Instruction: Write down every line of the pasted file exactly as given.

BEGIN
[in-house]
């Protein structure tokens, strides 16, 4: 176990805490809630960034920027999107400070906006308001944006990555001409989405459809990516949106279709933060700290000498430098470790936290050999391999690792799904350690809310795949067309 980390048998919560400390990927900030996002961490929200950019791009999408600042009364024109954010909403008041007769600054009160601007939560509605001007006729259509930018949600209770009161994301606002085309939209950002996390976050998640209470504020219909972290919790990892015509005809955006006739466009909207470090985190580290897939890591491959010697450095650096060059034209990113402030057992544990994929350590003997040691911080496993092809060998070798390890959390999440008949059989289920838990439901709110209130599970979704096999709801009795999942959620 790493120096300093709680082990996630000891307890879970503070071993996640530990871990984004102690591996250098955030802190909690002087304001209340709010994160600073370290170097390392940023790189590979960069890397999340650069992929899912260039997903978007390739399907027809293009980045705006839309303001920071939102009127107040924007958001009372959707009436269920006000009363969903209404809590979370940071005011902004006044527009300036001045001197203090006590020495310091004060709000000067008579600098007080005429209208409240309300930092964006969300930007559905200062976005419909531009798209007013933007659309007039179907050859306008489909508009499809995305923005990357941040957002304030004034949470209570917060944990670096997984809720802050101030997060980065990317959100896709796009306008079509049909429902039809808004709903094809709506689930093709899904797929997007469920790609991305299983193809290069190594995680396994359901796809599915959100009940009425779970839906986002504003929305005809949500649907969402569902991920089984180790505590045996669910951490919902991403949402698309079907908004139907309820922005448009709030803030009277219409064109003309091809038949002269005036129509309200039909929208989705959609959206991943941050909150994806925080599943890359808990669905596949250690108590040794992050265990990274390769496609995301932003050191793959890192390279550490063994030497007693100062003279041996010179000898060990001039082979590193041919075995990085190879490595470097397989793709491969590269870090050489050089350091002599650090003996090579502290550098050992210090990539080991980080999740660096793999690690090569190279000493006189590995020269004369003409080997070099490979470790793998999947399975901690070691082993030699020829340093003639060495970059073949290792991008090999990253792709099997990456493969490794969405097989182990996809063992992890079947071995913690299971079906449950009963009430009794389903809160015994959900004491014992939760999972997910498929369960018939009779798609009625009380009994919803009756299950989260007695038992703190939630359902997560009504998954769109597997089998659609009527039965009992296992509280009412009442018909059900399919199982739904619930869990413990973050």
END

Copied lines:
[in-house]
């Protein structure tokens, strides 16, 4: 176990805490809630960034920027999107400070906006308001944006990555001409989405459809990516949106279709933060700290000498430098470790936290050999391999690792799904350690809310795949067309 980390048998919560400390990927900030996002961490929200950019791009999408600042009364024109954010909403008041007769600054009160601007939560509605001007006729259509930018949600209770009161994301606002085309939209950002996390976050998640209470504020219909972290919790990892015509005809955006006739466009909207470090985190580290897939890591491959010697450095650096060059034209990113402030057992544990994929350590003997040691911080496993092809060998070798390890959390999440008949059989289920838990439901709110209130599970979704096999709801009795999942959620 790493120096300093709680082990996630000891307890879970503070071993996640530990871990984004102690591996250098955030802190909690002087304001209340709010994160600073370290170097390392940023790189590979960069890397999340650069992929899912260039997903978007390739399907027809293009980045705006839309303001920071939102009127107040924007958001009372959707009436269920006000009363969903209404809590979370940071005011902004006044527009300036001045001197203090006590020495310091004060709000000067008579600098007080005429209208409240309300930092964006969300930007559905200062976005419909531009798209007013933007659309007039179907050859306008489909508009499809995305923005990357941040957002304030004034949470209570917060944990670096997984809720802050101030997060980065990317959100896709796009306008079509049909429902039809808004709903094809709506689930093709899904797929997007469920790609991305299983193809290069190594995680396994359901796809599915959100009940009425779970839906986002504003929305005809949500649907969402569902991920089984180790505590045996669910951490919902991403949402698309079907908004139907309820922005448009709030803030009277219409064109003309091809038949002269005036129509309200039909929208989705959609959206991943941050909150994806925080599943890359808990669905596949250690108590040794992050265990990274390769496609995301932003050191793959890192390279550490063994030497007693100062003279041996010179000898060990001039082979590193041919075995990085190879490595470097397989793709491969590269870090050489050089350091002599650090003996090579502290550098050992210090990539080991980080999740660096793999690690090569190279000493006189590995020269004369003409080997070099490979470790793998999947399975901690070691082993030699020829340093003639060495970059073949290792991008090999990253792709099997990456493969490794969405097989182990996809063992992890079947071995913690299971079906449950009963009430009794389903809160015994959900004491014992939760999972997910498929369960018939009779798609009625009380009994919803009756299950989260007695038992703190939630359902997560009504998954769109597997089998659609009527039965009992296992509280009412009442018909059900399919199982739904619930869990413990973050």